What is Digital Estate Planning and Why Do I Need it?

Estate planning for digital assets: still only prudent planning

We all use digital devices with associated media every day. The result is we have created our own digital history or ‘digital assets’.  The important question with digital assets, as with other assets, is what happens to those assets in the event of incapacity or death?  Failure to plan for incapacity or death can pose risks for digital assets.  In this bulletin, we explore why and how estate planning for digital assets is simply another part of prudent planning.

What are digital assets?

Digital assets include all your online accounts and hard storage devices that contain data which can be both personal and financial information.  Online accounts include social networking, email, cloud storage, pay pal accounts or other financial accounts.  Hard storage devices include laptops, desktops and external storage drives locked by encryption.

Risks minimised by prudent planning

It is prudent to plan what to do with your digital assets in the event of incapacity or death so you may minimise certain risks, including;

  • The prevention of required asset transfers to family members who may not have access to or awareness of your digital assets.
  • Identity theft after death which may jeopardise digital assets or lead to loss for estate beneficiaries.
  • Issues with social media, including pages being defaced and awkward invitations to a deceased person because of a continuing online presence.

Planning for incapacity

The most commonly suggested plan is to create a digital inventory of all your assets with the usernames, passwords and secret questions, to allow easy access to your information by a nominated person.

Although there are numerous internet sites already offering online inventories or registers, it could however be simply and easily created as a digital document stored on a USB or as a hardcopy.

The inventory should list all your digital assets with their respective access details.  It should be stored in a secure place.  Secure places include a bank deposit box, your lawyer’s safe custody room or with a commercial service provider such as security safe or legacy locker, who store data and allow access to nominated persons.  The inventory should be kept secret so that only the nominated person can have access to it. Therefore, it should be kept in a sealed envelope.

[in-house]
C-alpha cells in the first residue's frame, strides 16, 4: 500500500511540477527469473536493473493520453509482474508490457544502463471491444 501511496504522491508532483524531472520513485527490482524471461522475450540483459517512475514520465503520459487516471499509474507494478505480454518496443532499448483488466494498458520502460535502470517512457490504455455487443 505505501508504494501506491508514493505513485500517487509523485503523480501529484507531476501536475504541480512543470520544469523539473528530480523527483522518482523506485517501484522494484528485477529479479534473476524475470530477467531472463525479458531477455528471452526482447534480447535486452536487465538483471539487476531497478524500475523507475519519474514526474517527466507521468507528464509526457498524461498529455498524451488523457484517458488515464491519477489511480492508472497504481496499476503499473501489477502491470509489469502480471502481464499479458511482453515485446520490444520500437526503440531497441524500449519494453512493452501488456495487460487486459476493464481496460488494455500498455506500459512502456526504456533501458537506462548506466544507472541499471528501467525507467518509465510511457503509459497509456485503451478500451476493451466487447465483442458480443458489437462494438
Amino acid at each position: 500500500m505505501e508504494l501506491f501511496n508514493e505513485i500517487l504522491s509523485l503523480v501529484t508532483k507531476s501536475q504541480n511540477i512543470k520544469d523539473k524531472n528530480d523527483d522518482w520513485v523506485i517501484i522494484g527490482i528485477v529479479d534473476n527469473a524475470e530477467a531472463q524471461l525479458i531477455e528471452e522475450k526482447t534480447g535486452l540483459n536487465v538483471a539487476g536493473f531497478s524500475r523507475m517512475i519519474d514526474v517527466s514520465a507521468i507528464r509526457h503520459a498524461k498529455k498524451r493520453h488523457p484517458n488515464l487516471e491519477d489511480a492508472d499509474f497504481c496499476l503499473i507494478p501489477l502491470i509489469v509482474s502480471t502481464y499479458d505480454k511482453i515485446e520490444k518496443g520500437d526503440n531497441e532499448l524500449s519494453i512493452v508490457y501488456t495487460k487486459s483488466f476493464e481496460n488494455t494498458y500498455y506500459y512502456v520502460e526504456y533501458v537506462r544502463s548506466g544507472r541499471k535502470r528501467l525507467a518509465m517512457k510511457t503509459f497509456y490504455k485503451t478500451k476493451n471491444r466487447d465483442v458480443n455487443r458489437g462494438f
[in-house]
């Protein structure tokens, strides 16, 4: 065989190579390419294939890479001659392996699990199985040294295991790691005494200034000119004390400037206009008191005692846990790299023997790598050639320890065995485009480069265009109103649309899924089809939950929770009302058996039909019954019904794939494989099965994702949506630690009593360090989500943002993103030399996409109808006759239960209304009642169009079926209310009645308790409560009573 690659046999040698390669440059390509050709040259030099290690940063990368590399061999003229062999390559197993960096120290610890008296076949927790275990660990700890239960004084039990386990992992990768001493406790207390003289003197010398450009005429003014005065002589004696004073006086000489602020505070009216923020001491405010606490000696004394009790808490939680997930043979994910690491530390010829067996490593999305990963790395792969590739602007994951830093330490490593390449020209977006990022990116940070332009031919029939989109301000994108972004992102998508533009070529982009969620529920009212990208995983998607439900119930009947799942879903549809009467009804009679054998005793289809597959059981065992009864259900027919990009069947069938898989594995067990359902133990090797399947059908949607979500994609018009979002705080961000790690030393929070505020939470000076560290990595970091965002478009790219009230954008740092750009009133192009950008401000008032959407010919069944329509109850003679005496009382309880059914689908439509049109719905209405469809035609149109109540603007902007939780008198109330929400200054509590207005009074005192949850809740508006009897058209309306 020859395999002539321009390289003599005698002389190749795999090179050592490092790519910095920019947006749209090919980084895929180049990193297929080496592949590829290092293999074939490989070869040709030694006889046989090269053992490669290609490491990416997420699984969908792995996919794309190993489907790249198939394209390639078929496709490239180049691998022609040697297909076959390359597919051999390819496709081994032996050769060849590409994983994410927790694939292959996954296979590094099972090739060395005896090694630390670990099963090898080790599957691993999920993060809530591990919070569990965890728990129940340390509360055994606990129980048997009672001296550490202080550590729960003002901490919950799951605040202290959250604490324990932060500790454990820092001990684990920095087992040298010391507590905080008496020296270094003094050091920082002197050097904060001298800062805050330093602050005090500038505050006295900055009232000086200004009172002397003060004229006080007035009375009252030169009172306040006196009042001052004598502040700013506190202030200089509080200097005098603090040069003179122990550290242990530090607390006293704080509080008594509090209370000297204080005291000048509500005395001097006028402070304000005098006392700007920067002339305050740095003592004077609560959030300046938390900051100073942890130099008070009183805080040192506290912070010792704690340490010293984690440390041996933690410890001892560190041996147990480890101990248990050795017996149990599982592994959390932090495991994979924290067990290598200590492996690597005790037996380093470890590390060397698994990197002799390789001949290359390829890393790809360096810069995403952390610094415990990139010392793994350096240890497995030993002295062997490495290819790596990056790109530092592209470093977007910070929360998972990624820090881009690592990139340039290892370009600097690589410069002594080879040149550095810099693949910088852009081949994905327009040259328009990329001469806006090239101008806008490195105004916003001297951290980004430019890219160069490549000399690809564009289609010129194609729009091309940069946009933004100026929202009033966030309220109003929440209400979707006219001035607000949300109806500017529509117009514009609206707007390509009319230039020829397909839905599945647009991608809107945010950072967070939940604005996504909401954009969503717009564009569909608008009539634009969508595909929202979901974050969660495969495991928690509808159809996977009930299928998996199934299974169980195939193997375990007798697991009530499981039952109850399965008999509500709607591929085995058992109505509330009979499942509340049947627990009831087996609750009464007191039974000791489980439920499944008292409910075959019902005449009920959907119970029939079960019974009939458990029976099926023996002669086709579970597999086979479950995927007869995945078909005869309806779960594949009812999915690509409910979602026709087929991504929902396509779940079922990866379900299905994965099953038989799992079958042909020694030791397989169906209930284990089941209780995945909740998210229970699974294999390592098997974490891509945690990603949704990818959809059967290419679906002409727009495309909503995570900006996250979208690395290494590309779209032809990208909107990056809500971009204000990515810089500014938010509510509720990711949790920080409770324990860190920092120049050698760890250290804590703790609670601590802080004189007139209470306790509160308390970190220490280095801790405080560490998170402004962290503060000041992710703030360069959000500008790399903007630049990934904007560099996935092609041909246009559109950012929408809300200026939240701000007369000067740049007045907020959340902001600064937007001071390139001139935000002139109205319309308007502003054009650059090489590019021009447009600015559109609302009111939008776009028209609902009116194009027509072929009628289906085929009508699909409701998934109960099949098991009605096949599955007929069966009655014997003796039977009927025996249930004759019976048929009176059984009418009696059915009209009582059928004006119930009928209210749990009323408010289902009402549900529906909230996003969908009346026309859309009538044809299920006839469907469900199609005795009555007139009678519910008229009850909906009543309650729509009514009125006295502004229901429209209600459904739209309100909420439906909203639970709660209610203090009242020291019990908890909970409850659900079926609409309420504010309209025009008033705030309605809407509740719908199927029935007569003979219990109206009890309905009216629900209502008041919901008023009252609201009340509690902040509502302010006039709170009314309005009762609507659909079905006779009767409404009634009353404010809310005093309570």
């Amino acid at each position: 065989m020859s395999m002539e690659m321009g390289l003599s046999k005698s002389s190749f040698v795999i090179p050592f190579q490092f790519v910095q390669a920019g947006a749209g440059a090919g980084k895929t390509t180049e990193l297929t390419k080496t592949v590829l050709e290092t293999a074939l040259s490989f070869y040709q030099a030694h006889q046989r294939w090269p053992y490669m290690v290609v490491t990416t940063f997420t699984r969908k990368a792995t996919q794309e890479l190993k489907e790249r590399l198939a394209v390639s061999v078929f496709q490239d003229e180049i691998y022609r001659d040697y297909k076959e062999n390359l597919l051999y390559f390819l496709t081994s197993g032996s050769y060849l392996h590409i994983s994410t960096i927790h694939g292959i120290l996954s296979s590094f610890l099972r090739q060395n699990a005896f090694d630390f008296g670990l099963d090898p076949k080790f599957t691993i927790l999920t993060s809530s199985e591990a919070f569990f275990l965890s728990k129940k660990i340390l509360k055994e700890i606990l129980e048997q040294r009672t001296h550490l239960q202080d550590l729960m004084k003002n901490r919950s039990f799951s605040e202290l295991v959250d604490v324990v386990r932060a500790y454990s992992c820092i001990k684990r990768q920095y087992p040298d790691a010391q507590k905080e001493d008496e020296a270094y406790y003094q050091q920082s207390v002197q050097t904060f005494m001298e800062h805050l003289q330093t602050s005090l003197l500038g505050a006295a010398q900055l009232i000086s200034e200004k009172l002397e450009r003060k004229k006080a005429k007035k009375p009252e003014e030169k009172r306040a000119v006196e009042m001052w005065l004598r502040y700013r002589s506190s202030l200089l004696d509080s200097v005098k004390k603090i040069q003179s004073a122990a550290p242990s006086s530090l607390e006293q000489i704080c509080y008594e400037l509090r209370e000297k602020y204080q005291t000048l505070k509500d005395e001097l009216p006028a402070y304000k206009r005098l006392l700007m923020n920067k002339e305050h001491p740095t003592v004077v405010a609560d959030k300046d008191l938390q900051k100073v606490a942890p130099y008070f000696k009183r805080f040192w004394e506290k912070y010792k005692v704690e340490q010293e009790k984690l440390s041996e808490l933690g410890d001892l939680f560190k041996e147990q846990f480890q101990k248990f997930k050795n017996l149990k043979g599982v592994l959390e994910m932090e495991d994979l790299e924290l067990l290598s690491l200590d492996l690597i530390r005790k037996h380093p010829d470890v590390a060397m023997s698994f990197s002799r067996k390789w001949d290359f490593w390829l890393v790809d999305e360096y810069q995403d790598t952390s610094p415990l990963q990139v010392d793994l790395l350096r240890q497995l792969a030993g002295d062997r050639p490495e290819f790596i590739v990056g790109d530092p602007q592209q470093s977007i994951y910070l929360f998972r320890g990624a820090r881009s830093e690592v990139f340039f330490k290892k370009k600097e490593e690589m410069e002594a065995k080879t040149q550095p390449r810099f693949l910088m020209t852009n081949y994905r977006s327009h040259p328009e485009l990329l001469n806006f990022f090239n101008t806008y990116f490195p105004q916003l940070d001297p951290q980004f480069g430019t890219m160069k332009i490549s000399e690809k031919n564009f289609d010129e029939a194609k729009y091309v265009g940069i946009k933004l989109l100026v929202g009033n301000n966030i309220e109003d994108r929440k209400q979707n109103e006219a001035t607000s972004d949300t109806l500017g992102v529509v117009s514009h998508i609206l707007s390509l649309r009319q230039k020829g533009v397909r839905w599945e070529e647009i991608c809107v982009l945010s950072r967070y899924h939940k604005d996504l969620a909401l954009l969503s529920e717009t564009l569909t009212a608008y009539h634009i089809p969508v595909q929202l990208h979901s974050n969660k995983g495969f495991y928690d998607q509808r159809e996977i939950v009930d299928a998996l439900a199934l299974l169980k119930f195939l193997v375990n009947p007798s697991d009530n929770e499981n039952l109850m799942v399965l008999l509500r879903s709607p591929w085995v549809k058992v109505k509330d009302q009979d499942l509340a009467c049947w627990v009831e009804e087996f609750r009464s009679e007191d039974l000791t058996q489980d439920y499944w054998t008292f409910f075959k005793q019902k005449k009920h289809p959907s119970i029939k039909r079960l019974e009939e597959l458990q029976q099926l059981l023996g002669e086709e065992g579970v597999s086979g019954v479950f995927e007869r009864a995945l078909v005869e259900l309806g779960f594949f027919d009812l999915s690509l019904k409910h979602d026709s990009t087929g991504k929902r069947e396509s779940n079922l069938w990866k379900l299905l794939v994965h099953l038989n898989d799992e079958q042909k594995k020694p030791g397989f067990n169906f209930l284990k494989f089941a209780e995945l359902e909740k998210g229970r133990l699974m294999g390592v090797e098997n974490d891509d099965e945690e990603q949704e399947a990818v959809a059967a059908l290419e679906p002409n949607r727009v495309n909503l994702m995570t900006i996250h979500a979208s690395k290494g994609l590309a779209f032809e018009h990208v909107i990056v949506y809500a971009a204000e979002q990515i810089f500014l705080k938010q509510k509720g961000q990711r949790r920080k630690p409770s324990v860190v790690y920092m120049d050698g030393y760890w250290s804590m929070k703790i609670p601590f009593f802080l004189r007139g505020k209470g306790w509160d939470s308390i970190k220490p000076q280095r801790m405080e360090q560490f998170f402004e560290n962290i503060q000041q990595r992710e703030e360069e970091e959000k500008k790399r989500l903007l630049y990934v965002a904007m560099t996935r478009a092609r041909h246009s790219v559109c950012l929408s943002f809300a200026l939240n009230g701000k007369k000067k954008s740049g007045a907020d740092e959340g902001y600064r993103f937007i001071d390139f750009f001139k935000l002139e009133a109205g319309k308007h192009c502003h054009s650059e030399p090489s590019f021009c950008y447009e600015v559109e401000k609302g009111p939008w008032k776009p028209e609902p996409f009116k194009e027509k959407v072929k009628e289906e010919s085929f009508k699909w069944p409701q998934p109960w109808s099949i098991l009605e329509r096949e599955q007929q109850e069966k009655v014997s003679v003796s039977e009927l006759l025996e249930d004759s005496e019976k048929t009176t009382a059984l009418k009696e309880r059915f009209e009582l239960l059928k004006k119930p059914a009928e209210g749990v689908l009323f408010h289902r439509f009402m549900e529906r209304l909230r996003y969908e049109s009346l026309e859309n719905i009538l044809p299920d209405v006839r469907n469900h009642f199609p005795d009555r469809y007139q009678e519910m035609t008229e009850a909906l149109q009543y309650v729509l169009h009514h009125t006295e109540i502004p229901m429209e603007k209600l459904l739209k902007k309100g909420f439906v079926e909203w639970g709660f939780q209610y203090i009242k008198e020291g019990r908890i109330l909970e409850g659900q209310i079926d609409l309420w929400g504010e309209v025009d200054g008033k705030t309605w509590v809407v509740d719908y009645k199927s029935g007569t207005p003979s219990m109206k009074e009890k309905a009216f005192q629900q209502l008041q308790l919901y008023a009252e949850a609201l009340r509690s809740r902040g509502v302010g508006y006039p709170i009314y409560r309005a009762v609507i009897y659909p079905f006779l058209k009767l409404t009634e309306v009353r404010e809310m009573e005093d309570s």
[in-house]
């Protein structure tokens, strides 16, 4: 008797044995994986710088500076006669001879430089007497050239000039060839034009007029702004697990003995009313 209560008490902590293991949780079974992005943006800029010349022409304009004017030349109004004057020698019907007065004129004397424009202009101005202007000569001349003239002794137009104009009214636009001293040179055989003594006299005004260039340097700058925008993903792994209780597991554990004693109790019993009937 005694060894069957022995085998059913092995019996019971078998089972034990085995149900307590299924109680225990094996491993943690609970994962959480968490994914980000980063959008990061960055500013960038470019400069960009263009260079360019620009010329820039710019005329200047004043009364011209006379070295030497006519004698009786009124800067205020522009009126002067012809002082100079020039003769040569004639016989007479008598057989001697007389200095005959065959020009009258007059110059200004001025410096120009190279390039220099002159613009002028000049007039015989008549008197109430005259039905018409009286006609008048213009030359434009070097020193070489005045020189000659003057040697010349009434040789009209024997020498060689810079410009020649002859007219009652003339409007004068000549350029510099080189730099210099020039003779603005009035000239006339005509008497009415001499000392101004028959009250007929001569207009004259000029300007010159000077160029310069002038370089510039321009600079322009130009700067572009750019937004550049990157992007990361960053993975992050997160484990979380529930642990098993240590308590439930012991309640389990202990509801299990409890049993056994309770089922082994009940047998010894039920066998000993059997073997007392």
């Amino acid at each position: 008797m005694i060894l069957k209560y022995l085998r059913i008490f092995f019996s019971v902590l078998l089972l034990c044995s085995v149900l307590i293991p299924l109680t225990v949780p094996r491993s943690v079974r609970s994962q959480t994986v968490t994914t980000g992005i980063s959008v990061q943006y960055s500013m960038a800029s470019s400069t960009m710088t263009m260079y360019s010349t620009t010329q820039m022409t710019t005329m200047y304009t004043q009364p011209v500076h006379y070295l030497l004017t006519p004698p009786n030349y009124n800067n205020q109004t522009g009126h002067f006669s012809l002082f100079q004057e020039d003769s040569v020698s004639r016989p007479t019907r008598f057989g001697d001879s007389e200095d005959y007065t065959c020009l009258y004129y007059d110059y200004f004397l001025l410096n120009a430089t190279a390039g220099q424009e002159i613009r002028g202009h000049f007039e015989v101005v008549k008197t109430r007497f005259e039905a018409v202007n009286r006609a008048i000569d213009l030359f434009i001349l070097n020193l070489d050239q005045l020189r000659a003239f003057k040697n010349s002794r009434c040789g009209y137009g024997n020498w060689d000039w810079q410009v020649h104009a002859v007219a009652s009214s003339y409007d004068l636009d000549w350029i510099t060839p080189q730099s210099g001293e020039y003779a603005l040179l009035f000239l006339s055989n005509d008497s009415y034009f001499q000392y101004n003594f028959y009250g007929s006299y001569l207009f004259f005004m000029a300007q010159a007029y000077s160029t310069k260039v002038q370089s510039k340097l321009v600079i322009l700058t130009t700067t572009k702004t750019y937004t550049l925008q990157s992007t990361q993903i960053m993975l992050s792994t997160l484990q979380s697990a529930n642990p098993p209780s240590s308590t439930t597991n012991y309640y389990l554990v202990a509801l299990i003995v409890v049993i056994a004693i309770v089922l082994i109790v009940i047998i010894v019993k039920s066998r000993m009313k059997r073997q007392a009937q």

However, creating an inventory does have one limitation; the inventory may need to be updated regularly, as some accounts require passwords to be changed periodically.  For these accounts it would be prudent to back up any information on to hard storage if possible in the event the inventory is not updated.

The most important part of planning for incapacity is to sign an enduring power of attorney.  This will allow you to appoint someone that you trust who is ‘tech savvy’ to deal with your digital assets effectively and properly.  The power of attorney document can also include specific provisions that allow your attorney (as far as possible) to manage and deal with your digital assets.

Planning for death

Part of your estate planning should be to deal with the transfer of the access details to your digital assets.  Your Will may include a clause that will give power to your executor to handle and manage your digital assets in accordance with the terms of your Will.

Your executor should also have an inventory of your digital assets so the executor knows what assets exist.  The inventory should remain separate from the Will in a sealed envelope because of the sensitive nature of the information.  The inventory should be updated and re-sealed as required.

It is important to keep in mind that despite appropriate Will powers, executors may still be limited in what they can do with some digital assets.  Providers of online accounts require users to accept their terms of use agreements that determine ownership and authority of the information in user accounts.  In most cases, users do not own the uploaded information or associated rights to that information.  In addition, the providers may refuse access to an executor or next of kin.